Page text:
Stress management is an important skill for any parent, but it is especially important for parents of children with any types of disabilities. Parenting is marked by numerous responsibilities and pressures. Add to it the additional cares and concerns that come with having a child with special needs and the task can feel overwhelming indeed. As the parent of a child with disabilities, you will have typical parental stress along with the unique challenges of parenting a special needs child.
We want to encourage you and share with you thoughts of parents who have special needs children. Also some useful tips and advice for you you can find below.
Heather McCain (mama of 5, special needs mom/advocate)
I think most parents probably feel burnt out at some point while juggling all of the responsibilities that parenthood brings. It seems there is always a never-ending list of things to do, but never quite enough time to get it all done. Parents of special needs children have lists that are a bit longer, but still have only 24 hours in a day.
Our lists include medication administration, regular appointments, multiple forms of therapy, paperwork, unending phone calls, IEP meetings, learning to use and then using medical equipment, and so on. We often need to feed, change, or bathe our children who are well beyond their pre-school years. We need to make sure we don’t run out of the medications that our child’s life depends on, or diapers in a size that can’t be bought in a store and must be purchased from medical supply companies. When we plan outings, we must make sure our destination will be accessible for our child. If you can imagine, I’ve only just put a dent in all the extra things a special needs parent must do, remember, or know.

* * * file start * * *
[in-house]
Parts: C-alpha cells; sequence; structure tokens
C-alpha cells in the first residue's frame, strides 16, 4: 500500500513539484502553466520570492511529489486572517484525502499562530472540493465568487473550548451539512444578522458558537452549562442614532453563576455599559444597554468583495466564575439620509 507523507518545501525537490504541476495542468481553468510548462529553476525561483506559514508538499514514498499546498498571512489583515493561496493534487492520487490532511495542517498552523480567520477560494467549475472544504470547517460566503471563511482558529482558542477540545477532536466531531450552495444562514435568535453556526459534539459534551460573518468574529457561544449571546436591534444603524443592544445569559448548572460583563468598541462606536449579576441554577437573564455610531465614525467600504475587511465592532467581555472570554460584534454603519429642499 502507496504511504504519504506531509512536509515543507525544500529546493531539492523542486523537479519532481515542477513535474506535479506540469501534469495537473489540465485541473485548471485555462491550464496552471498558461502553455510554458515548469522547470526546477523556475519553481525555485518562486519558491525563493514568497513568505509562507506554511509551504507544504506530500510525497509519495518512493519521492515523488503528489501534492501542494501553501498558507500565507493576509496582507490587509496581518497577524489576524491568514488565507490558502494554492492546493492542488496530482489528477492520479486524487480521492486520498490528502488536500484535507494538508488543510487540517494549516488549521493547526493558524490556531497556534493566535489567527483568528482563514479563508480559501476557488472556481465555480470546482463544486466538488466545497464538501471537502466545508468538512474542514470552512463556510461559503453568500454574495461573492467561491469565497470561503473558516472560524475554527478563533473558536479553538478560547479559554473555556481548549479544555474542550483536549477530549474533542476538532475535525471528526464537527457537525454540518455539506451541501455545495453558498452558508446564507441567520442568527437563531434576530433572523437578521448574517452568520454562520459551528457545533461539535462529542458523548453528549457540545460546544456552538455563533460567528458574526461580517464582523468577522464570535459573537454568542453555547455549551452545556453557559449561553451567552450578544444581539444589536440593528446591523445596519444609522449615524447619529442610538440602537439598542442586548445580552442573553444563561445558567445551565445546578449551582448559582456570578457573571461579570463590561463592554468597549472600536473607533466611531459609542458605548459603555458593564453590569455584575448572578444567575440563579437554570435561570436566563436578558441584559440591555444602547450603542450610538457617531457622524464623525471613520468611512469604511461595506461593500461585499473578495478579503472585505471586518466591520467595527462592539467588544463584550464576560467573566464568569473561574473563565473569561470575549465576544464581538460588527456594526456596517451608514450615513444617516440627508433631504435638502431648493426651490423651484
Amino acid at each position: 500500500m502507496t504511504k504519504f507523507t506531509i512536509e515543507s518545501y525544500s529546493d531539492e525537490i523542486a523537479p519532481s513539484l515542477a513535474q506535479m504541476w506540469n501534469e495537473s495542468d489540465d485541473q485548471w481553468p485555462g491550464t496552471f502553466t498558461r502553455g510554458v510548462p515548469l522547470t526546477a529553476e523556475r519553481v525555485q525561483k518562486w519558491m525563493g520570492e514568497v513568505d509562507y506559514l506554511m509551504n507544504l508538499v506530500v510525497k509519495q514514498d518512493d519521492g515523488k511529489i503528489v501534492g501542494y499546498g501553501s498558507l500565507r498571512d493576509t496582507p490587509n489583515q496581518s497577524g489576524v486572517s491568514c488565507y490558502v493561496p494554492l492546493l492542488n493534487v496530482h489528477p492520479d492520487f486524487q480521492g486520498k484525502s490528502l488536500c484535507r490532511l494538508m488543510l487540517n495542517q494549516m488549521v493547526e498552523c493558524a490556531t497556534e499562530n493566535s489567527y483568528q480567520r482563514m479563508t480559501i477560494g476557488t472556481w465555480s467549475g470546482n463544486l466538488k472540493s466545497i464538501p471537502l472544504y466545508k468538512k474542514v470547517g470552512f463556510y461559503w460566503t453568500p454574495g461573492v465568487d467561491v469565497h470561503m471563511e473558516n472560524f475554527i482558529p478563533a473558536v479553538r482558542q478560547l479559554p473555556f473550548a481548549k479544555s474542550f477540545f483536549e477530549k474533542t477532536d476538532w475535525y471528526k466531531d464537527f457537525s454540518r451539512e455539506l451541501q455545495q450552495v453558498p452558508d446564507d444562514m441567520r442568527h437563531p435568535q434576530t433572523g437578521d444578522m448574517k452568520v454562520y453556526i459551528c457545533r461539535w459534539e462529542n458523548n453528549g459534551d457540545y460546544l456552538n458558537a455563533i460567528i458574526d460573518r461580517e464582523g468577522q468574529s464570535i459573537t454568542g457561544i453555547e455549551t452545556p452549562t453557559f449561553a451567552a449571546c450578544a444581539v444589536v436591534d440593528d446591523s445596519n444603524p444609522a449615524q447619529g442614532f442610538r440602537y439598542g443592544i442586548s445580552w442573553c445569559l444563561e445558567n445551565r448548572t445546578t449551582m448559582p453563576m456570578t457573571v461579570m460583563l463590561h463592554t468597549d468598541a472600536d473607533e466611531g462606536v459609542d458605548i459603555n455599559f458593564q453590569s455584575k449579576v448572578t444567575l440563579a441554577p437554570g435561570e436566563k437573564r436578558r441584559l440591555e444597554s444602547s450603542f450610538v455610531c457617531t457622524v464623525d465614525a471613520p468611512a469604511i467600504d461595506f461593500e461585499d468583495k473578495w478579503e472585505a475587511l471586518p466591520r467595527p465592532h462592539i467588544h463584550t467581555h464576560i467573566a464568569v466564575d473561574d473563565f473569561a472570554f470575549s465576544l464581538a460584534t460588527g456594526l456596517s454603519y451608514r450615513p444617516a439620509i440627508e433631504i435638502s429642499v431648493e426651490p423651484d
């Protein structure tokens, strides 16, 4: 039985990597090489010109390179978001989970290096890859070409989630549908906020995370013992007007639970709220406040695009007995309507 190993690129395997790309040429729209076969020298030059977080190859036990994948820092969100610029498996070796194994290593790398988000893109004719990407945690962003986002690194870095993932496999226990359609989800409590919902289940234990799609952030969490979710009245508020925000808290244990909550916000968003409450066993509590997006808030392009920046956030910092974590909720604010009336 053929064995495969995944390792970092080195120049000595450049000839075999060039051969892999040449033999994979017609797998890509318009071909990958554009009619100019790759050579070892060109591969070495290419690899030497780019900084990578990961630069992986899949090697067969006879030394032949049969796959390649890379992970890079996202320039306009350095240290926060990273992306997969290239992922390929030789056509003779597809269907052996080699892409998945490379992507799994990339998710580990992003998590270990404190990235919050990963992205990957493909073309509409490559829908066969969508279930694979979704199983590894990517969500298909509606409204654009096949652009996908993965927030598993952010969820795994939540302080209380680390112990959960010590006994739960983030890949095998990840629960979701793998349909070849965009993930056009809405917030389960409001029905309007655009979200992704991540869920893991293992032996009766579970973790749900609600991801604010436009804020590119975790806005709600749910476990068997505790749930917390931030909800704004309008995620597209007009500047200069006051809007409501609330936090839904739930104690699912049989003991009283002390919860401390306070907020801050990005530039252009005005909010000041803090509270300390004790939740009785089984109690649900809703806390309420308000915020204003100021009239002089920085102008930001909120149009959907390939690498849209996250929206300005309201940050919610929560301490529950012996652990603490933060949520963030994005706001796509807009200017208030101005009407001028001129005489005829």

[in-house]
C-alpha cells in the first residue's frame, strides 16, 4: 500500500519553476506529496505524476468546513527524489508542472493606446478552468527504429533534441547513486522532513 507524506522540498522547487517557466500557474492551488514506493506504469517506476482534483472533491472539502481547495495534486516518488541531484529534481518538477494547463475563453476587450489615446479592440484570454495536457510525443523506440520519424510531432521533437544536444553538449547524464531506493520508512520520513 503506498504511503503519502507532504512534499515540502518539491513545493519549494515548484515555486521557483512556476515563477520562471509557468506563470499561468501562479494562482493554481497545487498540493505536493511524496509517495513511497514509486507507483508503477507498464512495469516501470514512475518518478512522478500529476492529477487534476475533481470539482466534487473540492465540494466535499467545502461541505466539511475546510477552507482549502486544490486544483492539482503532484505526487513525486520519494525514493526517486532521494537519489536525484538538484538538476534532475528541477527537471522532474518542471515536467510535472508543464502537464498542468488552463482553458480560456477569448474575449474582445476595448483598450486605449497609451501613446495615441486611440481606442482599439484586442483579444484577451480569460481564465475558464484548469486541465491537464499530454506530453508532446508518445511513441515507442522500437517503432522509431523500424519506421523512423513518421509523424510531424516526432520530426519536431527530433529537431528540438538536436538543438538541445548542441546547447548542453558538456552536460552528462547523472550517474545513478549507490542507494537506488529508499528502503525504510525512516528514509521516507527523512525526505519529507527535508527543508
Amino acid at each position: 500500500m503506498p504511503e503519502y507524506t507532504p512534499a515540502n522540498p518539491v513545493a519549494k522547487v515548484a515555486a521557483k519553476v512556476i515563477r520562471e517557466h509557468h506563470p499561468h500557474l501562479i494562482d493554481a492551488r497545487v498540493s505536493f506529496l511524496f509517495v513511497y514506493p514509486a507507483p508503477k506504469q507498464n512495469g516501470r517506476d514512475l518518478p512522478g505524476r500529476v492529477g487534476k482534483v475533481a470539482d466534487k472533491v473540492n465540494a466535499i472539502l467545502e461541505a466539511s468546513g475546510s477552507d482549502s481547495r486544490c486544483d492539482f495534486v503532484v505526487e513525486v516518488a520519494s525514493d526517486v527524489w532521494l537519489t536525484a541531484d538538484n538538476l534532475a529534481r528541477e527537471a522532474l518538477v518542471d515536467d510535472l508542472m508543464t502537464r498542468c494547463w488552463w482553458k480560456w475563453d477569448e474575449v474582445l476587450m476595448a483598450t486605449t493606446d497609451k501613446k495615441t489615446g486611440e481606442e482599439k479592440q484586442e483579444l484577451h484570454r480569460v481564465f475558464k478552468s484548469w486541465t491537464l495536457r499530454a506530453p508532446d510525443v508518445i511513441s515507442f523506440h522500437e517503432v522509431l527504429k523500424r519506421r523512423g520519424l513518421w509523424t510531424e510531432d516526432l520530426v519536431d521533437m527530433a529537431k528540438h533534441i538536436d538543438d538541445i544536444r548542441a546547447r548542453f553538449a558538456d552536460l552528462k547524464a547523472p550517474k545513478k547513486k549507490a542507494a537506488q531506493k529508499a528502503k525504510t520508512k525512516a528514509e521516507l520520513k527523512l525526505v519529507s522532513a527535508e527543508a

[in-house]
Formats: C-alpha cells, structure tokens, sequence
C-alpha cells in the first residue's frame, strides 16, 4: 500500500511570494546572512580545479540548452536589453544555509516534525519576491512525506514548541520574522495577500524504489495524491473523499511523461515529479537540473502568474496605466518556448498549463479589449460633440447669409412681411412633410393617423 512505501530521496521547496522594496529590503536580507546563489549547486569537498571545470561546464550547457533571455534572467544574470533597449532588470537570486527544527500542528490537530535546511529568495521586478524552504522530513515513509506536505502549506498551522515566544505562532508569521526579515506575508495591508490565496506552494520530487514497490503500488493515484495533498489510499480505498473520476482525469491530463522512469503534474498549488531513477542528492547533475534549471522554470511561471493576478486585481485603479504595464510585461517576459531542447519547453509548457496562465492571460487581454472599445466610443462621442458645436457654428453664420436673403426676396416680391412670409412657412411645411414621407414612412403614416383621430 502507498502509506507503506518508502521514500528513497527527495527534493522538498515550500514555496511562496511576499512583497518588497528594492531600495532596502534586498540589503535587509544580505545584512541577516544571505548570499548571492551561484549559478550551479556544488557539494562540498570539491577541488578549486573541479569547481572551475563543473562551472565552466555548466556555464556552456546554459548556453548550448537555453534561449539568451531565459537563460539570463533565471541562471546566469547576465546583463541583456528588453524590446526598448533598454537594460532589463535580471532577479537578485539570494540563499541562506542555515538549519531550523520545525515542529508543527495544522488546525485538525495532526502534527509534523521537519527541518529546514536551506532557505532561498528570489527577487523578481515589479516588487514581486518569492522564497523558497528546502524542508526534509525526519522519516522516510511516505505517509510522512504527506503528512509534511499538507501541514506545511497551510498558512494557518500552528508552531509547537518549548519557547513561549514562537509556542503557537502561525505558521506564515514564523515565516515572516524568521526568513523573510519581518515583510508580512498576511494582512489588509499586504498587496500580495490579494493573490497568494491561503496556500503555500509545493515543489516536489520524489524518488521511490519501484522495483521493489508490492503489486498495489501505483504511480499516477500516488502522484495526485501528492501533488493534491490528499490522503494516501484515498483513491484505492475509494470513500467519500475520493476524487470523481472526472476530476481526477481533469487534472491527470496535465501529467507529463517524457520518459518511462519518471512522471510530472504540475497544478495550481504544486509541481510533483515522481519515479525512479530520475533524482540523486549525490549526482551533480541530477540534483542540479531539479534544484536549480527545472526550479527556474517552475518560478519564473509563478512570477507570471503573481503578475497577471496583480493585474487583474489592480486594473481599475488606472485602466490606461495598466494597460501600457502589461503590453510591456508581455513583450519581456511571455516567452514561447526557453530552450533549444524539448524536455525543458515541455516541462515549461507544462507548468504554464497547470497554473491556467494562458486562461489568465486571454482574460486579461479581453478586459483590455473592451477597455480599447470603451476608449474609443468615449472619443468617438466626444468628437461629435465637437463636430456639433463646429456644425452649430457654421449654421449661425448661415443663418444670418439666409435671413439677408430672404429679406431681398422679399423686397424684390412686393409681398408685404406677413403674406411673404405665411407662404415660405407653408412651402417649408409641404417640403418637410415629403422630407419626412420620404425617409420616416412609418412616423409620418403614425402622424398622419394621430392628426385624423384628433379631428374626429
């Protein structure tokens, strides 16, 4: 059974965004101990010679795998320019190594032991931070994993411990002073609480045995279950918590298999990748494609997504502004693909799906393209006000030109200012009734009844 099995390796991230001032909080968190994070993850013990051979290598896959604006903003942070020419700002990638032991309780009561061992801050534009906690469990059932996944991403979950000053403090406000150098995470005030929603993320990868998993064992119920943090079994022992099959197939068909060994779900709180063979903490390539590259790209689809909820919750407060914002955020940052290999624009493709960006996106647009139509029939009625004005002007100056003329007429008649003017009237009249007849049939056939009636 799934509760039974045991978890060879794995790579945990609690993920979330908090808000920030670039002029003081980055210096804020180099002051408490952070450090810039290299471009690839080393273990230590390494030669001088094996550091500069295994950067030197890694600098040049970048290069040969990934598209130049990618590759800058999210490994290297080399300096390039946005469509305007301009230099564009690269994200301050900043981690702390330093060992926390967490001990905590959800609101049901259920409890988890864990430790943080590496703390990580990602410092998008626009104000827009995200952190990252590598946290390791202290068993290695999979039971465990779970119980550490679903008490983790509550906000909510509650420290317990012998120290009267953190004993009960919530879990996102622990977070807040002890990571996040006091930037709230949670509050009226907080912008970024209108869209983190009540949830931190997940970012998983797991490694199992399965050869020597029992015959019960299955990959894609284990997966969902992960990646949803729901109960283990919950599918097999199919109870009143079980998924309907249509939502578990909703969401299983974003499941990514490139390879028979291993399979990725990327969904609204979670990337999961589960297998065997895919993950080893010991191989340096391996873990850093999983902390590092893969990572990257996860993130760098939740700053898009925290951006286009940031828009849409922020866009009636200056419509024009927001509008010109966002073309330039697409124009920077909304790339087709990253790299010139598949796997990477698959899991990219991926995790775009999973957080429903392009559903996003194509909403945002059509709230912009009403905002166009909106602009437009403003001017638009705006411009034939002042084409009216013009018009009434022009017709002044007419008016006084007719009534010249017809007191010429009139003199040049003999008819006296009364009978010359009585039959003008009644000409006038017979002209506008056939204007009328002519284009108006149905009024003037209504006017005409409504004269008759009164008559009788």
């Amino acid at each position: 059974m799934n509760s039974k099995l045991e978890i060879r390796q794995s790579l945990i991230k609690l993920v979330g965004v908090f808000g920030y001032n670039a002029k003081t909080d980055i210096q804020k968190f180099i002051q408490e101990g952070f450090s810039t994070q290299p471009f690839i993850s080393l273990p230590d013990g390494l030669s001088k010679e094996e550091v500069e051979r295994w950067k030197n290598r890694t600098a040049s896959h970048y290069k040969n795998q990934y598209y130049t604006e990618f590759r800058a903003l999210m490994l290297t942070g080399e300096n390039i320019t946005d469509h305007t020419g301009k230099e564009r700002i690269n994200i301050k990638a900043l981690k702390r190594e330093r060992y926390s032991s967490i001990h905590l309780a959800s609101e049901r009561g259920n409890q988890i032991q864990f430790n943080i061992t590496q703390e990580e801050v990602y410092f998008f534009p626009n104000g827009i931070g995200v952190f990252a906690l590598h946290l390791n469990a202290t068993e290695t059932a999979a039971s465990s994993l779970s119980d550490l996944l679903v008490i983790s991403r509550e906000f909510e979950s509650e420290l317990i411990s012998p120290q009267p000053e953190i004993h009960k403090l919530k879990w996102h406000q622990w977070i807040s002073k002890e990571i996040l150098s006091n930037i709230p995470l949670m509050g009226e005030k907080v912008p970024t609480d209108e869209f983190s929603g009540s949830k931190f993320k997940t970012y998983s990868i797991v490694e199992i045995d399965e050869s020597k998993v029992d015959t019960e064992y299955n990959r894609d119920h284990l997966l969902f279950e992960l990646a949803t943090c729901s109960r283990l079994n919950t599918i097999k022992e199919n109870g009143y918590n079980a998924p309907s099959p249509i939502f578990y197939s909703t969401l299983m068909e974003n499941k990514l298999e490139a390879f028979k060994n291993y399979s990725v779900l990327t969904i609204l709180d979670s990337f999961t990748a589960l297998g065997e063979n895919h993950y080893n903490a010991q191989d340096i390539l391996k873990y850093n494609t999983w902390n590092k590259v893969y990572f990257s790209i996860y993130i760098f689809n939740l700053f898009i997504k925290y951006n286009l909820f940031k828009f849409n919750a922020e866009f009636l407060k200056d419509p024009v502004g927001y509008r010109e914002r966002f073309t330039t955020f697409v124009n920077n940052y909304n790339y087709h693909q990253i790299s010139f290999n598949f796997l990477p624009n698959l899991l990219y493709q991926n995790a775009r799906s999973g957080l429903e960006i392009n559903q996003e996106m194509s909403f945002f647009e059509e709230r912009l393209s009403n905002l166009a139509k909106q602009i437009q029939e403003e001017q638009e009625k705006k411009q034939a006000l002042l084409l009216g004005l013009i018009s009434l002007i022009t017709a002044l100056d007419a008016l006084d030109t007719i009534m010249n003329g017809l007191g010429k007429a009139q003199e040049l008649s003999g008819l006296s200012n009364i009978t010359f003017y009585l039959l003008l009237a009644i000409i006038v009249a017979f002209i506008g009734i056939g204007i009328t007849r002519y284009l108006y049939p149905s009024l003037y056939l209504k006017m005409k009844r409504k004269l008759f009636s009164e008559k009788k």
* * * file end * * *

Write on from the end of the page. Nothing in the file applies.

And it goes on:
Before anyone gets the idea that I’m complaining, I want to make sure to be clear that that isn’t what this is about. This is something that I personally experience, and that I hear or see other special needs parents talk about often.
It’s when you’re so burnt out that you can’t even bring yourself to open a piece of mail or check your voicemail because you can’t fathom adding one more thing to your list, not even a seemingly tiny task like returning a phone call.
It’s the kind of exhaustion you feel as you wake up to change a diaper and bed sheet in the middle of the night, like you have for the past 9 years. Or 20. Or 42.
It’s letting go of careers and plans.
It’s feeling like you have little control over what happens to your child, when you desperately want to protect them.
It’s handling meltdowns like a pro in public and hiding in the bathroom to cry later.
It’s the heavy guilt of being away from your other children as you sit in the hospital with one, weighing on you like a boulder.
It’s being afraid of the future but learning to live in the moment…
The burnout is real. I’m not telling you about it for pity, I’m simply sharing the reality of many with you. And it has nothing to do with how much we love our children. Trust me, we love them so much that we put their every need above our own.